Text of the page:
Assemblyman Ash Kalra’s single-payer legislation is a waste of the California Legislature’s time.
The San Jose Democrat’s bill is an exercise in politics that has zero chance of being implemented until it comes with a prudent financial plan that benefits consumers, health care providers and the business community.
We know that’s true because we went through this same exercise in 2018. The state Senate spent hours debating Sen. Ricardo Lara’s SB 562 before Assembly Speaker Anthony Rendon killed it, calling it “woefully incomplete.”
“This was essentially a $400-billion proposal without a funding source,” said Rendon in 2018. “That’s absolutely unprecedented. … This was not a bill, this was a statement of principles.”
Nevertheless, Kalra introduced his bill, AB 1400, Friday without identifying a way to pay for what would be a massive transformation of California’s health care system.
The legislation includes a wish list of benefits that would normally demand a thorough study by the state Legislative Analyst’s Office to determine the costs. But that, too, would be a waste of the LAO’s time.
The lack of a financial plan isn’t AB 1400’s only weakness. Californians should take a close look at who would have the power to set rates and benefits under Kalra’s bill. It would create a system called CalCare that would be governed by a powerful nine-member board.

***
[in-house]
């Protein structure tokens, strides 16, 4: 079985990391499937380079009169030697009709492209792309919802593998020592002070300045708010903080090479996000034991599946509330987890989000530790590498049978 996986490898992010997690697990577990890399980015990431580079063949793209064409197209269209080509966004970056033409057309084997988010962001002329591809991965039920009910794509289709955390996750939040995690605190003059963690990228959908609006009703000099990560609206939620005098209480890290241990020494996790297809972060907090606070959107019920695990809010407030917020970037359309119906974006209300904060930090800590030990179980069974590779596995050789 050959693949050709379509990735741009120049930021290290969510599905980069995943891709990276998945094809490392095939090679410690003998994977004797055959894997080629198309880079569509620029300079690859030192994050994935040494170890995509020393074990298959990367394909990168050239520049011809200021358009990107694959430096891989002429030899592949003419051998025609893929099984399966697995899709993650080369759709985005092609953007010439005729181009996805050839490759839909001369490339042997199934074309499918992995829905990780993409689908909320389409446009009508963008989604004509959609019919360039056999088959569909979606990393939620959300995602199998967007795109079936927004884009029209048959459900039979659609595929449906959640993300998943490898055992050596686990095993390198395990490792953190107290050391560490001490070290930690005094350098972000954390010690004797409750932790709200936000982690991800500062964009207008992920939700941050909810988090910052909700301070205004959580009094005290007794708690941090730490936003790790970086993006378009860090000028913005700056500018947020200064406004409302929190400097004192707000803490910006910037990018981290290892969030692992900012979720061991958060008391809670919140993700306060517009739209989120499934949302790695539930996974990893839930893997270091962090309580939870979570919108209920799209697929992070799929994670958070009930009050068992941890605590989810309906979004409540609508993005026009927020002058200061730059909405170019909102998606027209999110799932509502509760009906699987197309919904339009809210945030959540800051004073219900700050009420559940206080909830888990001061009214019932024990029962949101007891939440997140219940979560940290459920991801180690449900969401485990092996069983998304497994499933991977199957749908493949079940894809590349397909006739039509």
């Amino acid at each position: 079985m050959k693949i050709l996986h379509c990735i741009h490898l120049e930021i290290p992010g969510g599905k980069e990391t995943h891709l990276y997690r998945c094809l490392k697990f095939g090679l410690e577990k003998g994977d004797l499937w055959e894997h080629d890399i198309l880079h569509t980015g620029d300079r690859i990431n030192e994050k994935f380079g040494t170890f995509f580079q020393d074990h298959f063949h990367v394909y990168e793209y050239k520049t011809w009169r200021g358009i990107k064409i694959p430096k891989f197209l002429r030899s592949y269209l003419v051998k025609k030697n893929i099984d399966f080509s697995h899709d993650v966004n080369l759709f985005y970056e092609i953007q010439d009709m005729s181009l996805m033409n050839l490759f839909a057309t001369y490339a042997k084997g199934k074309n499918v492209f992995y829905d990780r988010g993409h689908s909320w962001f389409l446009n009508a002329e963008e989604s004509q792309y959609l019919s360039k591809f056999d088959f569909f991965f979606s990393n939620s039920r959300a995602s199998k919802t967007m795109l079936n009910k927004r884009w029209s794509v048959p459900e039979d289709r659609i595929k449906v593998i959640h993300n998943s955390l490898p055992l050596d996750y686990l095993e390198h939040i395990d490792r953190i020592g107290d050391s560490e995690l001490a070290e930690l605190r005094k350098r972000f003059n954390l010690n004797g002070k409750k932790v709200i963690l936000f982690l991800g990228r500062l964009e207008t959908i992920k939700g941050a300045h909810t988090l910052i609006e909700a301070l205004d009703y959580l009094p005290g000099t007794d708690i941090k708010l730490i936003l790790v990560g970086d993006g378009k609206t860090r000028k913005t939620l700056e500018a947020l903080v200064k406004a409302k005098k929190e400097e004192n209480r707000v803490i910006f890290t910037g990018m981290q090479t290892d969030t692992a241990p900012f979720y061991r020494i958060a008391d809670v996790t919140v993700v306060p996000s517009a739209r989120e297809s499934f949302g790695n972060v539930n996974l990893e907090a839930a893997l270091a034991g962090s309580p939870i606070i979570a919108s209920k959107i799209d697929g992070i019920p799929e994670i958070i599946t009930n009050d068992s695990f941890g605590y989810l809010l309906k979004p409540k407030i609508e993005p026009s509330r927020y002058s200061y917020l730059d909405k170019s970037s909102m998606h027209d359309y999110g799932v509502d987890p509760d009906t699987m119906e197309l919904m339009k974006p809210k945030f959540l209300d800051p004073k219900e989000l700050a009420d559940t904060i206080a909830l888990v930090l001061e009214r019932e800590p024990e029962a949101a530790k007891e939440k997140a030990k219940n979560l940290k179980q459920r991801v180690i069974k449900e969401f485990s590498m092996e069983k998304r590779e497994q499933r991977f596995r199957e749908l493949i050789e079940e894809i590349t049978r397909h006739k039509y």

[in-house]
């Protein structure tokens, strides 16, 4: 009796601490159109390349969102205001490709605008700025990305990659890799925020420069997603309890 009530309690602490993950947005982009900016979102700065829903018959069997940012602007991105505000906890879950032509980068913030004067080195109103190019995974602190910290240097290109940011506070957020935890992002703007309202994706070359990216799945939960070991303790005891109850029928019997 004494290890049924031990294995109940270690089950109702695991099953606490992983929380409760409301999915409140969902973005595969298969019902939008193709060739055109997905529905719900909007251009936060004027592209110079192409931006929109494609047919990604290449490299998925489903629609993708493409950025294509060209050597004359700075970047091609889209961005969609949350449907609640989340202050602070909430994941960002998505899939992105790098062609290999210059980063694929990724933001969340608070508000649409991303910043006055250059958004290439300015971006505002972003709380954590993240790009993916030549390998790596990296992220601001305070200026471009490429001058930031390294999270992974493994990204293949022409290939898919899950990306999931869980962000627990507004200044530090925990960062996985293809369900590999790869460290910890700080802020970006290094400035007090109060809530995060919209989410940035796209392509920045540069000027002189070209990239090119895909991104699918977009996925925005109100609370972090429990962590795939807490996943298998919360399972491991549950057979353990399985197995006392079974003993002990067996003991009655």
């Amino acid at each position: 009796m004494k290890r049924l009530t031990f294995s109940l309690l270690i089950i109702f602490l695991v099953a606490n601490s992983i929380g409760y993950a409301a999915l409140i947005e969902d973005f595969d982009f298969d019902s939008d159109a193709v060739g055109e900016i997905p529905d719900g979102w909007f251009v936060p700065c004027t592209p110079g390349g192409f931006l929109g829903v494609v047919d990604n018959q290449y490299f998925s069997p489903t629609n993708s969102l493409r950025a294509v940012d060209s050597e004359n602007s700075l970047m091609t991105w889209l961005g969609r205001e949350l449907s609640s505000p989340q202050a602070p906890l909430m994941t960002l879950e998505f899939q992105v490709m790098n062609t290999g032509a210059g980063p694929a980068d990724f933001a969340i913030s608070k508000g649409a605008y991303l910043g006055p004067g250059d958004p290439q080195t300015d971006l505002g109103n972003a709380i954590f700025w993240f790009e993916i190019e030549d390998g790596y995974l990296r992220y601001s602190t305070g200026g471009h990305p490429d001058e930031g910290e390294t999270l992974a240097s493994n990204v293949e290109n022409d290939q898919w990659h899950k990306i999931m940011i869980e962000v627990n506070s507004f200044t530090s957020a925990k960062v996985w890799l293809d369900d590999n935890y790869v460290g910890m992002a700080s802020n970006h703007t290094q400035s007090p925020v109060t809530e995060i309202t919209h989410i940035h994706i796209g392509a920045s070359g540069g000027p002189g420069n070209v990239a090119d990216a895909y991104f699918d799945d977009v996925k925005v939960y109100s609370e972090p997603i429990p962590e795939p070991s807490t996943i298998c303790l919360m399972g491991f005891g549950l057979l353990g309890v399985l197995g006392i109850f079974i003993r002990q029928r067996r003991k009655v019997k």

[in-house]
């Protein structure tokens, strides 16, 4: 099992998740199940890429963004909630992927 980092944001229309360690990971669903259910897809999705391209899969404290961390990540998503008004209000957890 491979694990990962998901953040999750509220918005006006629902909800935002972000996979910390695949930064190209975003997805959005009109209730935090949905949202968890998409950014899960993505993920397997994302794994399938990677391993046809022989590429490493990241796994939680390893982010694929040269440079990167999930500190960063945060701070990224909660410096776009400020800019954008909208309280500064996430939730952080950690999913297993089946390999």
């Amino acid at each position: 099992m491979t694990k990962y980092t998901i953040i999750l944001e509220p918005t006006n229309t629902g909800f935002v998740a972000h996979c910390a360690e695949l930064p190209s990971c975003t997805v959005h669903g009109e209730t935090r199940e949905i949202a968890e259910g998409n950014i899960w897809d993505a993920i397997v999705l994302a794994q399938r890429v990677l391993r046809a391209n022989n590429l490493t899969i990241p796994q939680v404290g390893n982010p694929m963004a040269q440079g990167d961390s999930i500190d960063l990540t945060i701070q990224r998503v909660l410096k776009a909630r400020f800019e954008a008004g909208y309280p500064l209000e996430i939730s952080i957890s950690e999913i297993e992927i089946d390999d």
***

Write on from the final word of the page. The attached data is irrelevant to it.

Five members would be appointed by the governor, two by the Senate Committee on Rules, and two by the assembly speaker. That seems reasonable. But the legislation also requires that one member be a registered nurse and another be a representative of a labor organization, with no explanation of why those two special interest groups deserve a seat at the table. Nowhere does it say, for example, that there should be a member of the business community or anyone with expertise in health care costs or financial management.
The bill also assumes that the federal government, which provides two-thirds of the funding for California’s $90 billion Medi-Cal program, will approve of the experiment.
President Joe Biden has repeatedly said that he favors expanding the Affordable Care Act rather than moving toward a single-payer system. It’s possible that Biden’s choice for Secretary of Health and Human Services, Xavier Becerra, will push for a grand California experiment if he is confirmed by the Senate. Becerra has been a single-payer advocate in the past. But Biden may not be interested in making California the guinea pig for a single-payer experiment after watching the state’s massive failure to identify fraudulent unemployment claims during the COVID-19 pandemic.
A single-payer system may eventually be in California’s and the nation’s best interests. The United States pays nearly twice per person on health care than its major Western competitors, for worse outcomes. But the Legislature shouldn’t move forward on single-payer legislation unless it comes with a prudent financial plan that has been thoroughly vetted.
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Source:: The Mercury News – Entertainment